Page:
71. The evidence supports a finding that placement, goals and services proposed in the May 17, 2007 IEP were appropriate to meet all of Student’s needs, were reasonably calculated to provide educational benefit to Student, and offered Student a FAPE.


Burden of Proof

1. The District has the burden of proof in this proceeding. (Schaffer v. Weast (2005) 546 U.S. 49 [126 S.Ct. 528, 163 L.Ed.2d 387].)

The District’s Triennial Assessment and APE Assessment Were Appropriate

2. Prior to making a determination of whether a child qualifies for special education services, a school district must assess the child. (20 U.S.C. § 1414(a), (b); Ed. Code, §§ 56320, 56321.)6 The request for an initial assessment to see if a child qualifies for special education and related services may be made by a parent of the child or by a state or local educational agency. (20 U.S.C. § 1414(a)(1)(B).) After the initial assessment, a school district must conduct a reassessment of the special education student not more frequently than once a year, but at least once every three years. (20 U.S.C. § 1414(a)(2)(B); Ed. Code, § 56381, subd. (a)(2).)

3. School districts must perform assessments and reassessments according to strict statutory guidelines that prescribe both the content of the assessment and the qualifications of the assessor(s). The district must select and administer assessment materials in the student’s native language and that are free of racial, cultural and sexual discrimination. (20 U.S.C. § 1414(b)(3)(A)(i); 34 C.F.R. § 300.304(c)(1); Ed. Code, § 56320, subd. (a).) The assessment materials must be valid and reliable for the purposes for which the assessments are used. (20 U.S.C. § 1414(b)(3)(A)(iii); Ed. Code, § 56320, subd. (b)(2).) They must also be sufficiently comprehensive and tailored to evaluate specific areas of educational need. (20 U.S.C. § 1414(b)(3)(C); 34 C.F.R. § 300.304(c)(6); Ed. Code, § 56320, subd. (c).) Trained, knowledgeable and competent district personnel must administer special education assessments. (20 U.S.C. § 1414(b)(3)(iv); Ed. Code, §§ 56320, subd. (b)(3), 56322.) A credentialed school psychologist must administer psychological assessments and individually administered tests of intellectual or emotional functioning. (Ed. Code, §§ 56320, subd. (b)(3), 56324, subd. (a).)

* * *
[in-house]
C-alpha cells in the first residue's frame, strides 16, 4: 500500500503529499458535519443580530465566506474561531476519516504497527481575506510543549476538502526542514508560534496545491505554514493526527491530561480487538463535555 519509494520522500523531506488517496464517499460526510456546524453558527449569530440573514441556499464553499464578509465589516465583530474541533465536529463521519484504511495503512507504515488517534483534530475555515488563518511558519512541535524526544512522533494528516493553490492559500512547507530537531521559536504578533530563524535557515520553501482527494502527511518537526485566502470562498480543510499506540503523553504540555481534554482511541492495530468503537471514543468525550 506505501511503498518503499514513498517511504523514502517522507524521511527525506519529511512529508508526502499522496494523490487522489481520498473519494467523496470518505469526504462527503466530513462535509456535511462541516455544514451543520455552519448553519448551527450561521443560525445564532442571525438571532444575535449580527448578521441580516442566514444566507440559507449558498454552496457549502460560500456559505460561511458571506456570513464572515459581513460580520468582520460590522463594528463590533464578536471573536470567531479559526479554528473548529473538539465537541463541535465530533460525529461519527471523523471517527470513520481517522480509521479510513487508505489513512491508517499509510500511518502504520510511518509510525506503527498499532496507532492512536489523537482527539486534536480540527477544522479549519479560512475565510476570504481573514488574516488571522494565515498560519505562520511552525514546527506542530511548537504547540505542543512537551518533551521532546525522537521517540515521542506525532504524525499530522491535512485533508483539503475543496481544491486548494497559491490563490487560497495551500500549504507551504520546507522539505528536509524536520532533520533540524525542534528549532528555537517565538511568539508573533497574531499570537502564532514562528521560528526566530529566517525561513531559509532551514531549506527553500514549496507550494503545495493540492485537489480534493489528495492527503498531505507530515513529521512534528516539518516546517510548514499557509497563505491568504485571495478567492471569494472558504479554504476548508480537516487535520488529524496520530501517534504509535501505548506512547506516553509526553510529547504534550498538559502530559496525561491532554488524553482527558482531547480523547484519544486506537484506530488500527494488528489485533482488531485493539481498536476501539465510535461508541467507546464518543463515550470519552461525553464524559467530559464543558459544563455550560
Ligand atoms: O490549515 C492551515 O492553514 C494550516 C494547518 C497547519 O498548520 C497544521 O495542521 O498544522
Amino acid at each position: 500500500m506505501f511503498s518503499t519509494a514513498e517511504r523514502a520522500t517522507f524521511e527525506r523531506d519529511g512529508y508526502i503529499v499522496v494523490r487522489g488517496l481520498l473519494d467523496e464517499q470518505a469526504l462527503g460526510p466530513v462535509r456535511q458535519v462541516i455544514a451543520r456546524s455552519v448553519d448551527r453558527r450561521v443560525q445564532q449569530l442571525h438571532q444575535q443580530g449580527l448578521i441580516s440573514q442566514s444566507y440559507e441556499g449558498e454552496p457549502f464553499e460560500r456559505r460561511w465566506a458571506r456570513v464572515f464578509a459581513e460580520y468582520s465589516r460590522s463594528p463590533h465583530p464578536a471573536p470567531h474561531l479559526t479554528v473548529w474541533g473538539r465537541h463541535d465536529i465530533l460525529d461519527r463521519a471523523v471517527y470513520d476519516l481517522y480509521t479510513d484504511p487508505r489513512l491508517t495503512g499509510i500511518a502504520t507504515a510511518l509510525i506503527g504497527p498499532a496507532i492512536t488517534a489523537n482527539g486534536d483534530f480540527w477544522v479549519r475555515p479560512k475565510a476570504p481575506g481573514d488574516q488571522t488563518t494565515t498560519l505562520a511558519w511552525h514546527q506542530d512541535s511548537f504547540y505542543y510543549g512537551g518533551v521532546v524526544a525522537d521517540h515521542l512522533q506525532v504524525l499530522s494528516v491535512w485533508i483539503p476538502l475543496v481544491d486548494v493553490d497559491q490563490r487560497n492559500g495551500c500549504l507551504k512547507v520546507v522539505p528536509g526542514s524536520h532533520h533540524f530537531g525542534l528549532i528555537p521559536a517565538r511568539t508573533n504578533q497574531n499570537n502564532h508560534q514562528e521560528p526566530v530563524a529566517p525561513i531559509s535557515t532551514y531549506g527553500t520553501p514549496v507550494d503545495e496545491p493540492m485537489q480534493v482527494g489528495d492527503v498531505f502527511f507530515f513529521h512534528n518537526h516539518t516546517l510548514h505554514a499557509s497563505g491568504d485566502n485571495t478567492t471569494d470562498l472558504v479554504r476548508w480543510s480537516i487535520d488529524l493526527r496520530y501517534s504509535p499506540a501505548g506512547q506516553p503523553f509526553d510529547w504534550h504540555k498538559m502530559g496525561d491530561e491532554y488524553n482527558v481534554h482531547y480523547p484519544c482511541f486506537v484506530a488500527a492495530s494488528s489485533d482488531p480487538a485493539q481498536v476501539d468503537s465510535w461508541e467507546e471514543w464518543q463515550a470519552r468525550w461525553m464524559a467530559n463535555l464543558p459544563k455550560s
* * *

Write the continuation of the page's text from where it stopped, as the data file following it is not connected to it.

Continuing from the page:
4. In performing a reassessment, a school district must review existing assessment data, including information provided by the parents and observations by teachers and service providers. (20 U.S.C. § 1414(c)(1)(A); Ed. Code, § 56381, subd. (b)(1).) Based upon that review, the district must identify any additional information that is needed by the IEP team to determine the present levels of academic achievement and related developmental needs of the student and to decide whether modifications or additions in the child’s special education program are needed. (20 U.S.C. § 1414(c)(1)(B); Ed. Code, § 56381, subd. (b)(2).) The district must perform assessments that are necessary to obtain such information concerning the student. (20 U.S.C. § 1414(c)(2); Ed. Code, § 56381, subd. (c).)

5. As more particularly set forth in Factual Findings 1 – 40, the District’s triennial assessment met the requirements of law and assessed Student in all areas of suspected disability. The various tests were given in Student’s native language of English, and were not racially, culturally or sexually discriminatory. They were given by trained, knowledgeable, and competent individuals, and the District did not rely on any one test or assessment to make its findings. With the exception of the ESP and one questionnaire given to Student’s teacher, all the tests and other assessment instruments used in the assessment were valid and reliable for the purpose for which they were used and normed for a population that included Student. The school psychologist administered the intellectual and social/emotional portions of the assessment. The tests given were comprehensive and tailored to address Student’s areas of unique need.